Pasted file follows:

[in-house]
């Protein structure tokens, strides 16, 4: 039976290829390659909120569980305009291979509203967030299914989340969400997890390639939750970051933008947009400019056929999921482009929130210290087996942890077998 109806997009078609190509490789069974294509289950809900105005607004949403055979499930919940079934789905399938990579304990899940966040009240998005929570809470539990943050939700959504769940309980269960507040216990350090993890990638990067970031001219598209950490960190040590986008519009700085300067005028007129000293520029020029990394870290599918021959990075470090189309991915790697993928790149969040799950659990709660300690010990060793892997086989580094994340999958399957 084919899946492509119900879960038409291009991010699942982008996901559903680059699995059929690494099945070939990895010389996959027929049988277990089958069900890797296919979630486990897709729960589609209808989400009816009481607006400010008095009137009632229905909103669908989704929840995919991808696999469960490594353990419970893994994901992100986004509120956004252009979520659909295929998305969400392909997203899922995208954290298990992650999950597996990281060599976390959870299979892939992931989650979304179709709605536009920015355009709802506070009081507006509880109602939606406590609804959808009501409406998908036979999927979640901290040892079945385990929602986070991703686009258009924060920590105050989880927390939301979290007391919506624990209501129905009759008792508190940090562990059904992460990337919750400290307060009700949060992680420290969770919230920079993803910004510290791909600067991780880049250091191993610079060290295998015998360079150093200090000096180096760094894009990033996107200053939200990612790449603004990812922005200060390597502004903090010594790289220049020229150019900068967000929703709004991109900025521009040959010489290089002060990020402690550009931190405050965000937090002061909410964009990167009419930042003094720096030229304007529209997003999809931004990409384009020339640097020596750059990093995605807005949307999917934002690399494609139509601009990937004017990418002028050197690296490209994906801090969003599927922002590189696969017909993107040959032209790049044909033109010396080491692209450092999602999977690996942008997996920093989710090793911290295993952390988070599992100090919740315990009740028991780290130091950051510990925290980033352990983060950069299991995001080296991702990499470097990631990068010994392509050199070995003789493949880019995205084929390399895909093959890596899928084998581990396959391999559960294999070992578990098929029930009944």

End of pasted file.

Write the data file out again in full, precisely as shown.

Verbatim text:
[in-house]
């Protein structure tokens, strides 16, 4: 039976290829390659909120569980305009291979509203967030299914989340969400997890390639939750970051933008947009400019056929999921482009929130210290087996942890077998 109806997009078609190509490789069974294509289950809900105005607004949403055979499930919940079934789905399938990579304990899940966040009240998005929570809470539990943050939700959504769940309980269960507040216990350090993890990638990067970031001219598209950490960190040590986008519009700085300067005028007129000293520029020029990394870290599918021959990075470090189309991915790697993928790149969040799950659990709660300690010990060793892997086989580094994340999958399957 084919899946492509119900879960038409291009991010699942982008996901559903680059699995059929690494099945070939990895010389996959027929049988277990089958069900890797296919979630486990897709729960589609209808989400009816009481607006400010008095009137009632229905909103669908989704929840995919991808696999469960490594353990419970893994994901992100986004509120956004252009979520659909295929998305969400392909997203899922995208954290298990992650999950597996990281060599976390959870299979892939992931989650979304179709709605536009920015355009709802506070009081507006509880109602939606406590609804959808009501409406998908036979999927979640901290040892079945385990929602986070991703686009258009924060920590105050989880927390939301979290007391919506624990209501129905009759008792508190940090562990059904992460990337919750400290307060009700949060992680420290969770919230920079993803910004510290791909600067991780880049250091191993610079060290295998015998360079150093200090000096180096760094894009990033996107200053939200990612790449603004990812922005200060390597502004903090010594790289220049020229150019900068967000929703709004991109900025521009040959010489290089002060990020402690550009931190405050965000937090002061909410964009990167009419930042003094720096030229304007529209997003999809931004990409384009020339640097020596750059990093995605807005949307999917934002690399494609139509601009990937004017990418002028050197690296490209994906801090969003599927922002590189696969017909993107040959032209790049044909033109010396080491692209450092999602999977690996942008997996920093989710090793911290295993952390988070599992100090919740315990009740028991780290130091950051510990925290980033352990983060950069299991995001080296991702990499470097990631990068010994392509050199070995003789493949880019995205084929390399895909093959890596899928084998581990396959391999559960294999070992578990098929029930009944």